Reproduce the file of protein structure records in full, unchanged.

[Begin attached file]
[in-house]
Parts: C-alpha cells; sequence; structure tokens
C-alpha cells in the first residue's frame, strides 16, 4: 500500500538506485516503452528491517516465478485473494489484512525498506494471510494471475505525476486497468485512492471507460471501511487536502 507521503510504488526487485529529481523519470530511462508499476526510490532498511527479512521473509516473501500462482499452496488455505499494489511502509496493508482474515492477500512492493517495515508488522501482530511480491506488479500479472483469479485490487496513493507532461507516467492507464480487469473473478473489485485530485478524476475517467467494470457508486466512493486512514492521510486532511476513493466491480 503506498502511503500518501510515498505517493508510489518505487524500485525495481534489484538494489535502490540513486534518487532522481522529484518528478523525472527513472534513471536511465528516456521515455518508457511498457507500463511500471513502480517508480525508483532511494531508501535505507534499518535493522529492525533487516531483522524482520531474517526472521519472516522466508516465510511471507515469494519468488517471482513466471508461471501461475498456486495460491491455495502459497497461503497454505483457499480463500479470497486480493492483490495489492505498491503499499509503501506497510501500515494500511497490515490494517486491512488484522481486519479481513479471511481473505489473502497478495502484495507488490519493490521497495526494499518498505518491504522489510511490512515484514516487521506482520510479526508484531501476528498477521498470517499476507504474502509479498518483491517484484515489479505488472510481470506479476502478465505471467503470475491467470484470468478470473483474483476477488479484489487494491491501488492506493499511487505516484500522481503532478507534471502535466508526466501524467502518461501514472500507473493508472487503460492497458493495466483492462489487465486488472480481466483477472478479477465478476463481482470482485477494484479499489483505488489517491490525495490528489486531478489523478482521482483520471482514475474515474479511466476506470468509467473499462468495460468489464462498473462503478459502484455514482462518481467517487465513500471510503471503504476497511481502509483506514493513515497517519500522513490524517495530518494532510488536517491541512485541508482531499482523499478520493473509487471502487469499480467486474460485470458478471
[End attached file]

[in-house]
Parts: C-alpha cells; sequence; structure tokens
C-alpha cells in the first residue's frame, strides 16, 4: 500500500538506485516503452528491517516465478485473494489484512525498506494471510494471475505525476486497468485512492471507460471501511487536502 507521503510504488526487485529529481523519470530511462508499476526510490532498511527479512521473509516473501500462482499452496488455505499494489511502509496493508482474515492477500512492493517495515508488522501482530511480491506488479500479472483469479485490487496513493507532461507516467492507464480487469473473478473489485485530485478524476475517467467494470457508486466512493486512514492521510486532511476513493466491480 503506498502511503500518501510515498505517493508510489518505487524500485525495481534489484538494489535502490540513486534518487532522481522529484518528478523525472527513472534513471536511465528516456521515455518508457511498457507500463511500471513502480517508480525508483532511494531508501535505507534499518535493522529492525533487516531483522524482520531474517526472521519472516522466508516465510511471507515469494519468488517471482513466471508461471501461475498456486495460491491455495502459497497461503497454505483457499480463500479470497486480493492483490495489492505498491503499499509503501506497510501500515494500511497490515490494517486491512488484522481486519479481513479471511481473505489473502497478495502484495507488490519493490521497495526494499518498505518491504522489510511490512515484514516487521506482520510479526508484531501476528498477521498470517499476507504474502509479498518483491517484484515489479505488472510481470506479476502478465505471467503470475491467470484470468478470473483474483476477488479484489487494491491501488492506493499511487505516484500522481503532478507534471502535466508526466501524467502518461501514472500507473493508472487503460492497458493495466483492462489487465486488472480481466483477472478479477465478476463481482470482485477494484479499489483505488489517491490525495490528489486531478489523478482521482483520471482514475474515474479511466476506470468509467473499462468495460468489464462498473462503478459502484455514482462518481467517487465513500471510503471503504476497511481502509483506514493513515497517519500522513490524517495530518494532510488536517491541512485541508482531499482523499478520493473509487471502487469499480467486474460485470458478471